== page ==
Augmented reality apps predicted to generate $300M in 2013: study
November 7, 2012
Walmart's augmented reality app
A mixture of revenue from advertising, paid application downloads and post-download content will contribute to approximately $300 million in revenue for augmented reality next year, according to a new study from Juniper Research.
In Juniper’s “Mobile Augmented Reality: Entertainment, LBS & Retail Strategies 2012 – 2017” report, the research company looks at which types of content will be impacted by the increase in augmented reality technology. Additionally, the study examines how augmented reality is moving closer to tying into real-world data and events.
“I would say that based on our research and interviews with players across the value chain, the primary implications for marketers is that if they’re not already considering incorporating augmented reality into a campaign, then they should be,” said Dr. Windsor Holden, principal analyst at Juniper Research, Hampshire, England.
“While the optimal business models for augmented reality have yet to fully crystallize, it’s clear that many marketers recognize the potential that it has to enhance brand engagement,” he said.
Revenue from augmented reality apps will hit $5.2 billion in 2017, which is an increase from the predicted $82 million in 2012 according to Juniper’s predictions.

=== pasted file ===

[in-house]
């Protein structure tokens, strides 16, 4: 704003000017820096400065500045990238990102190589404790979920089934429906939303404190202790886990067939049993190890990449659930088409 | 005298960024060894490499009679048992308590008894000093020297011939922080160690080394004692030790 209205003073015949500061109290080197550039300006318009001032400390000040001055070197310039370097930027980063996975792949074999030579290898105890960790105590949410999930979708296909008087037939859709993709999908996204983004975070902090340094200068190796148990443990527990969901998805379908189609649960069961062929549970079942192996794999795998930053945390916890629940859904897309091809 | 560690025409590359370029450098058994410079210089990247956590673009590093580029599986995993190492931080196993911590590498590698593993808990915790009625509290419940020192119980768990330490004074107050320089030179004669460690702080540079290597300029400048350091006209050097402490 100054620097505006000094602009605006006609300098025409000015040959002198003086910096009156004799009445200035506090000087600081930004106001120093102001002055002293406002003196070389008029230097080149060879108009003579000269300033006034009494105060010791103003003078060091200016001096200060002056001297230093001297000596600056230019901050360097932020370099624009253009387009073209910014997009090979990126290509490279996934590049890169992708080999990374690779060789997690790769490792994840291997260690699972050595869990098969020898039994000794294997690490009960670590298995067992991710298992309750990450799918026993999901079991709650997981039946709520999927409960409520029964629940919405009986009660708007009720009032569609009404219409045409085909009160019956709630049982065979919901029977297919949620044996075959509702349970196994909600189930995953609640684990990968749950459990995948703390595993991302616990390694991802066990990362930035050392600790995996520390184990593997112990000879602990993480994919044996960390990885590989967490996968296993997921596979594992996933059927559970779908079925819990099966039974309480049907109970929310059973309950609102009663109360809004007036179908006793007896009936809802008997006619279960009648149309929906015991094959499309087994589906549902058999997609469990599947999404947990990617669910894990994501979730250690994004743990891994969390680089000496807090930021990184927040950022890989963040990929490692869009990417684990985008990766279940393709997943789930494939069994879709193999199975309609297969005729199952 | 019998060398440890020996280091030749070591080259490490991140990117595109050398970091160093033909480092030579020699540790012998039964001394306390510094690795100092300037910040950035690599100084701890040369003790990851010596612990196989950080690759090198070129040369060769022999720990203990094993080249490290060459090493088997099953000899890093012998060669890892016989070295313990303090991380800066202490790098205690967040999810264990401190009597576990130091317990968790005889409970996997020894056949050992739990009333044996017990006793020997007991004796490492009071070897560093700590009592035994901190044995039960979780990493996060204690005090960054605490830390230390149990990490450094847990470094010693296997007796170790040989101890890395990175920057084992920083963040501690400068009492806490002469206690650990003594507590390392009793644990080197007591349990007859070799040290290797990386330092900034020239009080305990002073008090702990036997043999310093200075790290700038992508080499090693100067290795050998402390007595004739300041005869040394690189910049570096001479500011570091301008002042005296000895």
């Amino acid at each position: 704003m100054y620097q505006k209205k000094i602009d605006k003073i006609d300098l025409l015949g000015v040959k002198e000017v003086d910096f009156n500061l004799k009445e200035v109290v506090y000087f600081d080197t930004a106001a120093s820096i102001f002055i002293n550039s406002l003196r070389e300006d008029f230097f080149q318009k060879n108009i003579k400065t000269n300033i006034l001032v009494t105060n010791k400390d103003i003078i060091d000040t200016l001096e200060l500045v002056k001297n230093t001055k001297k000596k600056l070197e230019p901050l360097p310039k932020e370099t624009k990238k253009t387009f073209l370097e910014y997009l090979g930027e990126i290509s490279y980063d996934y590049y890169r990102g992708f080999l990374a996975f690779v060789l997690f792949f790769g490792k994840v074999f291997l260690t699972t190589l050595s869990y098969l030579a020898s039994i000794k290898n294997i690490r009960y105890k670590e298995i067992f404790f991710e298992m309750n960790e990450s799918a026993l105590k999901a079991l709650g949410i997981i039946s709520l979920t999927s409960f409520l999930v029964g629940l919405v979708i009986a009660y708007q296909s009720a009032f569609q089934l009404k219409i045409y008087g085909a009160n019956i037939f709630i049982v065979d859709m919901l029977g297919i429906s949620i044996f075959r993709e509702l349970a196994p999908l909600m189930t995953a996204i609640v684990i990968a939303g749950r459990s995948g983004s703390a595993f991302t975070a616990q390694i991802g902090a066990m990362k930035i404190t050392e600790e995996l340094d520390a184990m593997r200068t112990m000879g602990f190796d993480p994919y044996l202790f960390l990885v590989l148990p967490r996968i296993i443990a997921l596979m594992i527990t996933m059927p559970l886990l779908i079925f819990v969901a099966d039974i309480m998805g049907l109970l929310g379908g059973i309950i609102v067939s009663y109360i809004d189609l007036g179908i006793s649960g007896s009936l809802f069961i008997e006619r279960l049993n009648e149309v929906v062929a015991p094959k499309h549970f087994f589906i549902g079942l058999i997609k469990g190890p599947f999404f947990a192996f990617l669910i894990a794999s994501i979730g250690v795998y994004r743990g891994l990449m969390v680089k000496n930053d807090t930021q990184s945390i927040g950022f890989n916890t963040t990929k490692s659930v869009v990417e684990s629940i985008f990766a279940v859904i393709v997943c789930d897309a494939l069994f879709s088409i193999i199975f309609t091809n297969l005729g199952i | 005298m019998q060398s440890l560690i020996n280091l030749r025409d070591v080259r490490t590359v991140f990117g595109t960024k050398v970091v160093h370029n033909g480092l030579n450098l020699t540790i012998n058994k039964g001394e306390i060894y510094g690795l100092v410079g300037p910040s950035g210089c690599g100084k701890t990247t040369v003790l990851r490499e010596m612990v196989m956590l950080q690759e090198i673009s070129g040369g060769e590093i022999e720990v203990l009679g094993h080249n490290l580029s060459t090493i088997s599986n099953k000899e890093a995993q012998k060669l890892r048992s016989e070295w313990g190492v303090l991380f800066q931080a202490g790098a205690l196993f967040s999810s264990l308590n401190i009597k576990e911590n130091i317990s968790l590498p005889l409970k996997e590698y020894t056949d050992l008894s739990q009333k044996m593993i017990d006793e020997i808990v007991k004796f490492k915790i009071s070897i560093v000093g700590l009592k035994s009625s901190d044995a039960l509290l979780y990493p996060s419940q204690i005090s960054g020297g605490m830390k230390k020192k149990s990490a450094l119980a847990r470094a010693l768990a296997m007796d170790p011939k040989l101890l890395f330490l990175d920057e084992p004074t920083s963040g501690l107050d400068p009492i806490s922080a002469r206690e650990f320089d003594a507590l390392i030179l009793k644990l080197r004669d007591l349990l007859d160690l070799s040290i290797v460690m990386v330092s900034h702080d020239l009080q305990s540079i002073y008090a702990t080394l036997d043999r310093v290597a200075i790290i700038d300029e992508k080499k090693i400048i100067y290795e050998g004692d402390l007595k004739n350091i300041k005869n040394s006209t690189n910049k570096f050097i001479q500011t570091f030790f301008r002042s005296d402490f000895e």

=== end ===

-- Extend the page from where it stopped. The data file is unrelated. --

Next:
The report predicts that more than 2.5 billion augmented reality apps will be downloaded by 2017. The large majority of these apps will be games that use augmented reality to add an additional layer of interaction to content.
Other growing uses areas for augmented reality growth include multimedia and entertainment, enterprise and lifestyle and healthcare uses.
Augmented reality is also becoming tied closer into real-world scenarios. Take Google’s work with creating augmented reality glasses, for example. The technology lets consumers interact with digital content as an extension of things that do every day, such as walking down the street.
Key drivers in the growth of augmented reality will include growing smartphone ownership, increasing bandwidths and more brands using mobile to drive commerce.
However, there are still challenges with augmented reality. For instance, general consumer awareness about the technology is still low. Additionally, fragmentation causes the technology to render differently across devices.
Experts also have many different takes on what augmented reality is. Juniper classifies augmented reality as digital goods such as games or video that is added to a mobile device’s built-in camera and is triggered from the user doing something in the real world.
Additionally, privacy concerns will be an issue and could stall the technology from fully taking off.
“There are potentially a host of issues regarding copyright, privacy and libel,” Dr. Holden said.
“For example, service providers need to ask themselves, ‘Does this service have the potential to be used to infringe the privacy of an individual or company?” he said. “Could the application of this service result in physical injury either to the user or to other members of the public?’”
Lauren Johnson is associate reporter on Mobile Marketer, New York
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